- The barriers to entry are low, but the barriers to scale are higher than ever.
- Networks exhibit the network effect (duh) and the bigger the network, the more value-add.
- Reach means first-mover advantage, or mega-marketing.
As consumers peer through the tiny window of their device’s screen into the never-ending shelf-space of the online store, their attention is drawn to the product at the top of the list.
Most of the money goes to a few big players, and to the distributors.
- You can list your apartment on AirBnB, but its AirBnB that’s making billions.
- You can become a cab driver with Uber (until the driverless cars arrive) and you can catch a cheaper, more convenient cab with Uber (certainly here in London), but it’s Uber that’s going to make all the money.
The internet offers lots of work, if you want to work for $5 an hour in the “gig economy”.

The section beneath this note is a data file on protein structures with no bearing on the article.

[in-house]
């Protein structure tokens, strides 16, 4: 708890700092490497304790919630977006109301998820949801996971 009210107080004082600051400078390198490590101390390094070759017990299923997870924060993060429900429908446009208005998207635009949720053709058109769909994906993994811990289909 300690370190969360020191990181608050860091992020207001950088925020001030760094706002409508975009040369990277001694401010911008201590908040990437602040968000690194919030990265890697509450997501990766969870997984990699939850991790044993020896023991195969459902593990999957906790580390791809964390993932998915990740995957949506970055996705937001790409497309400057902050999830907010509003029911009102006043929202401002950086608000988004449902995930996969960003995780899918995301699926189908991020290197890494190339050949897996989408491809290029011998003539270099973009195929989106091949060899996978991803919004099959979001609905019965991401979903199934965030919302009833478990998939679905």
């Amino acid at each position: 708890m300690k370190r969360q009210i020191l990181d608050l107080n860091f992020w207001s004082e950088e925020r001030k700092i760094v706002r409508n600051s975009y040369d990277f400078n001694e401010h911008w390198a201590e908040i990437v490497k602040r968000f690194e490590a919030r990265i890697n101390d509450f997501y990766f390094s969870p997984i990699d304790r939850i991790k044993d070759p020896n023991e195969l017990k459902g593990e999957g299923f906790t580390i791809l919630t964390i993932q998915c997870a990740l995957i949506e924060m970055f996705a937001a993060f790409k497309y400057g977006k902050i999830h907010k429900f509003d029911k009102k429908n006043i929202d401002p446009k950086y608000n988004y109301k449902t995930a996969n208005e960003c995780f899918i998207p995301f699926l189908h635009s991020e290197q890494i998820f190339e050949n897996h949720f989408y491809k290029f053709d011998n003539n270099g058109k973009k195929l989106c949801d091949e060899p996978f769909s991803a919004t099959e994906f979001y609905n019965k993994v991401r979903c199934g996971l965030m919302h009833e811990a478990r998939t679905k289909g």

- What the internet doesn’t do is create middle-class jobs for people wanting to settle down with a house and a family (and don’t mention saving for retirement).
Internet sectors are winner-takes-all – the long-tail distribution in practice.
- The long-tail distribution exists, it’s just that the low-cost aggregation of profits all along the tail is done by the same monopoly distributor.
If you want to compete in a section to the right of the tail, you’ll be up against people who can work for free or next to free:
- trustafarians, retired people, and teenagers in their bedroom paid for by their parents’ steady jobs.
This is a market in transition.
When the steady jobs that back the work-for-free crowd – the ones the internet hasn’t already destroyed – dry up, these niche subsistence players and free-riders will slowly drop out of the picture.
- The online gig economy is just the third-world economy with more computers.
- A first-world country without solid middle-class jobs is just a third-world country with better legacy infrastructure.
We have history’s best-ever store of knowledge at our finger tips, and supercomputers in our pockets, but we in the West have no way to make a living from them.
- So unless we tax the robots and share out the tax, the long-tails looks like good news for the few and bad news for the many.
Until next time.